TAMPA — Victoria, an infant in green pajamas, sat in Santa's lap Wednesday at WestShore Plaza representing both the joys and dangers of playing jolly old Saint Nick.
The girl didn't pout and she didn't cry. But when she reached for Santa's Christmas necklace and stuck it in her mouth, an alarmed look crossed Santa's bespectacled eyes.
'Tis the season for swine flu. And the girl, like all children, carries plenty of naughty germs.
"Now don't put that in your mouth," white-bearded Jack McElhinney said gently while pulling the necklace out.
McElhinney is known in his profession as the "Iron Santa." Seven days a week for 16 holiday seasons, the Lutz senior has not missed a day as the WestShore mall Santa. But this year, the H1N1 scare has Santas nationwide shaking in their sooty black boots.
"If the Santas across the country get sick, there's going to be a lot of disappointed kids around the world," McElhinney said. "When you think of it, I get exposed to every illness known to man and then some. I'm in a high-risk category here."
That's why many Santas think they should become a priority group to receive swine flu vaccines, which are in limited supply. Santa America, a national group, even asked an Alabama congressman for legislative help last week.
Around here, the Hillsborough County Health Department plans to stick to the Centers for Disease Control guidelines on who should get the vaccine: pregnant women, students, people with chronic conditions and health care and emergency workers.
Stephen Huard, department spokesman, didn't need to check the list twice. "Santas didn't make the priority list," he said.
Same goes for Pinellas County.
"I can picture Santa saying, 'You've been naughty, where's my shot?' " said Maggie Hall, health department spokeswoman. "Our supplies are so small, I'm sorry, Santa."
Across the nation, Santas are taking their own precautions. The Amalgamated Order of Real Bearded Santas, a trade group, featured a seminar on swine flu at a recent conference in Philadelphia. It urged members to take vitamins and use hand sanitizer.
The 200 or so Saint Nicks who volunteer to visit sick or grieving children through Santa America will be washing their suits daily instead of weekly. And they won't be wearing gloves so they can wash their hands more frequently.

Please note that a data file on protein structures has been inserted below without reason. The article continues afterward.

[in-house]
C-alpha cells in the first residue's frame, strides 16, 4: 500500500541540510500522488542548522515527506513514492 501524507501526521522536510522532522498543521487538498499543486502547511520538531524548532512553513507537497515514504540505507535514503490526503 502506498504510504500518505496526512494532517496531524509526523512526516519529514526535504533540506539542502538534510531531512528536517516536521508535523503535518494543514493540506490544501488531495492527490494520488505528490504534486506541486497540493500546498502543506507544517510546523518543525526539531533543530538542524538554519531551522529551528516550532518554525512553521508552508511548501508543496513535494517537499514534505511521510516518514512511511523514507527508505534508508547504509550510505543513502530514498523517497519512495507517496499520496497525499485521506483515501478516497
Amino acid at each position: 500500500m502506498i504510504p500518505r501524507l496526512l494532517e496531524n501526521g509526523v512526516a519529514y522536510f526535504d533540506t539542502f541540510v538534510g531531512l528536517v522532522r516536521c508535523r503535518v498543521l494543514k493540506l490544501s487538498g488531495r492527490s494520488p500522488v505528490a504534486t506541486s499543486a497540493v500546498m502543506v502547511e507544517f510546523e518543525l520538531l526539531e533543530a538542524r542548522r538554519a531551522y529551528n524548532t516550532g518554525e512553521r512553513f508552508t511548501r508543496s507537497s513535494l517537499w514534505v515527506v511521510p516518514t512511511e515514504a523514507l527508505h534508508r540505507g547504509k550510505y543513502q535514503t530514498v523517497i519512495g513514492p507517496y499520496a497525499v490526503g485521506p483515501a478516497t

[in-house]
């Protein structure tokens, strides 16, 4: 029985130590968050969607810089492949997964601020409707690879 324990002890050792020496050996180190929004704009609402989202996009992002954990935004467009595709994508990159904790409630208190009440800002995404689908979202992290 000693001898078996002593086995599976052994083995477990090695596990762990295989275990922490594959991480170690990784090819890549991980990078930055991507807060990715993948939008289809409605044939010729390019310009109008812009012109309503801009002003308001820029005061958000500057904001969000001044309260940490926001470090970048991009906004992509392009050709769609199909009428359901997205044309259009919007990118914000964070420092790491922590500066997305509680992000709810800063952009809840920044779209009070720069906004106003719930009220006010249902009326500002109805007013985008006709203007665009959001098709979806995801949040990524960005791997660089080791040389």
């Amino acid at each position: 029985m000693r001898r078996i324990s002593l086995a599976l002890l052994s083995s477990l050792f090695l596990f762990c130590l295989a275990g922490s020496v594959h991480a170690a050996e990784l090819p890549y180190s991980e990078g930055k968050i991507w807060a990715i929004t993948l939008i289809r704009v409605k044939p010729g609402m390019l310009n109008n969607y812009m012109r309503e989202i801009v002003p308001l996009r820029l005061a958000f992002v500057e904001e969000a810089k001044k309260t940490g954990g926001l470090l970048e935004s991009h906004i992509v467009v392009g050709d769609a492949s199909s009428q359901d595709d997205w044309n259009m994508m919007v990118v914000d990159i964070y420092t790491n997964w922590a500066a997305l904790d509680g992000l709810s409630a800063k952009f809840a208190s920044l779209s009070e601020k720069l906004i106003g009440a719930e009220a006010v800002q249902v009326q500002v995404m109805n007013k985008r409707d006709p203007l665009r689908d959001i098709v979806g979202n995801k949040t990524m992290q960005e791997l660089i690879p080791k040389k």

At Tyrone Square Mall, officials didn't allow Santa to be interviewed or photographed. Same at International Plaza. But at both places and WestShore Plaza, hand sanitizer dispensers were in the Santa station lines.
Health officials say if Santas want the vaccine, they should check with their private physicians.
That's what McElhinney did.
"I told my doctor, 'Look, I am in a high-risk category,' and he said, 'You sure are,' " said McElhinney, 76, "And I went to the head of the list."
Beside the swine flu shot, the WestShore Santa has been taking Amantadine, used to prevent and treat the flu, and a daily regimen of multivitamins, plus extra vitamin C, D3, E, and B-complex, and Omega 3, as well as garlic, glucosa chondroitin and cinnamon for his blood sugar.
He hopes it's enough.
McElhinney hears the wishes of as many as 300 children a day. They pull beards and spill drinks. Some have tender stomachs.
"Babies. Babies are always erupting on me," he said.
For all this, Santa wonders why health officials won't put old Saint Nick at the top of the H1N1 vaccine priority list.
"We represent one of the most important things in a young kid's life," McElhinney said.
Health officials don't disagree. But for Santa to get his wish, he needs to grant theirs:
Stick giant batches of vaccine for everyone under the Christmas trees.
Times staff writer Luis Perez contributed to this report, which used information from the Associated Press. Justin George can be reached at (813) 226-3368 or firstname.lastname@example.org.